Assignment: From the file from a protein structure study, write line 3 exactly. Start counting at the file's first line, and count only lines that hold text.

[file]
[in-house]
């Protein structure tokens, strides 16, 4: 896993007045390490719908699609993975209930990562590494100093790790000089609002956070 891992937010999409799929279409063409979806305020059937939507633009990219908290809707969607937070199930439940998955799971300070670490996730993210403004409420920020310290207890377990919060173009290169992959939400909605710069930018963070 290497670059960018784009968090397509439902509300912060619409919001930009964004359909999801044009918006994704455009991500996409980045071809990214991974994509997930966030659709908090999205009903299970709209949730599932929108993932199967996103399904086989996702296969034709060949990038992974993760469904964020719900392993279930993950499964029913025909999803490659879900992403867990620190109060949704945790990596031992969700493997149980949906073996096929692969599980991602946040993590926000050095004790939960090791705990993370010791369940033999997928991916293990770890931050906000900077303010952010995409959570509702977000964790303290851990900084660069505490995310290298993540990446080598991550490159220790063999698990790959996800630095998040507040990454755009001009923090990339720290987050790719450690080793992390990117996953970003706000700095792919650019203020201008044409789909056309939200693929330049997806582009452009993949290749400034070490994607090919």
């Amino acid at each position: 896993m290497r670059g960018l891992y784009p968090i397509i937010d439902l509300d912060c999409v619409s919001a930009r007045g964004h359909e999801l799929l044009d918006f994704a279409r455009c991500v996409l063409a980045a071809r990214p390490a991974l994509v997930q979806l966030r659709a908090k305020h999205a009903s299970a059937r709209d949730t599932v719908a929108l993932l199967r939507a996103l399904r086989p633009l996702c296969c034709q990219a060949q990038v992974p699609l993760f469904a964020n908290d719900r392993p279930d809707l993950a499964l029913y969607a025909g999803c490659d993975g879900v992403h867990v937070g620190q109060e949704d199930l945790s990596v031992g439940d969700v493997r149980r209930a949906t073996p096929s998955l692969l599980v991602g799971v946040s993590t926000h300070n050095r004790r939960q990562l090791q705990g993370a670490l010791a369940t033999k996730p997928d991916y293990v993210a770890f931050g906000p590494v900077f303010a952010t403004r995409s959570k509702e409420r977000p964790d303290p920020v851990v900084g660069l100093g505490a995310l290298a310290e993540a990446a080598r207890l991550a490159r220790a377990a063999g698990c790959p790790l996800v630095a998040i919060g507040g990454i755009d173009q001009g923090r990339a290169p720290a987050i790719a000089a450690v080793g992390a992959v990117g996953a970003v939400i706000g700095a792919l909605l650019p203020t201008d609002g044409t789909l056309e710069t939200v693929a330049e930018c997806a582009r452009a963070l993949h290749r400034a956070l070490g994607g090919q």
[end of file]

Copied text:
């Amino acid at each position: 896993m290497r670059g960018l891992y784009p968090i397509i937010d439902l509300d912060c999409v619409s919001a930009r007045g964004h359909e999801l799929l044009d918006f994704a279409r455009c991500v996409l063409a980045a071809r990214p390490a991974l994509v997930q979806l966030r659709a908090k305020h999205a009903s299970a059937r709209d949730t599932v719908a929108l993932l199967r939507a996103l399904r086989p633009l996702c296969c034709q990219a060949q990038v992974p699609l993760f469904a964020n908290d719900r392993p279930d809707l993950a499964l029913y969607a025909g999803c490659d993975g879900v992403h867990v937070g620190q109060e949704d199930l945790s990596v031992g439940d969700v493997r149980r209930a949906t073996p096929s998955l692969l599980v991602g799971v946040s993590t926000h300070n050095r004790r939960q990562l090791q705990g993370a670490l010791a369940t033999k996730p997928d991916y293990v993210a770890f931050g906000p590494v900077f303010a952010t403004r995409s959570k509702e409420r977000p964790d303290p920020v851990v900084g660069l100093g505490a995310l290298a310290e993540a990446a080598r207890l991550a490159r220790a377990a063999g698990c790959p790790l996800v630095a998040i919060g507040g990454i755009d173009q001009g923090r990339a290169p720290a987050i790719a000089a450690v080793g992390a992959v990117g996953a970003v939400i706000g700095a792919l909605l650019p203020t201008d609002g044409t789909l056309e710069t939200v693929a330049e930018c997806a582009r452009a963070l993949h290749r400034a956070l070490g994607g090919q």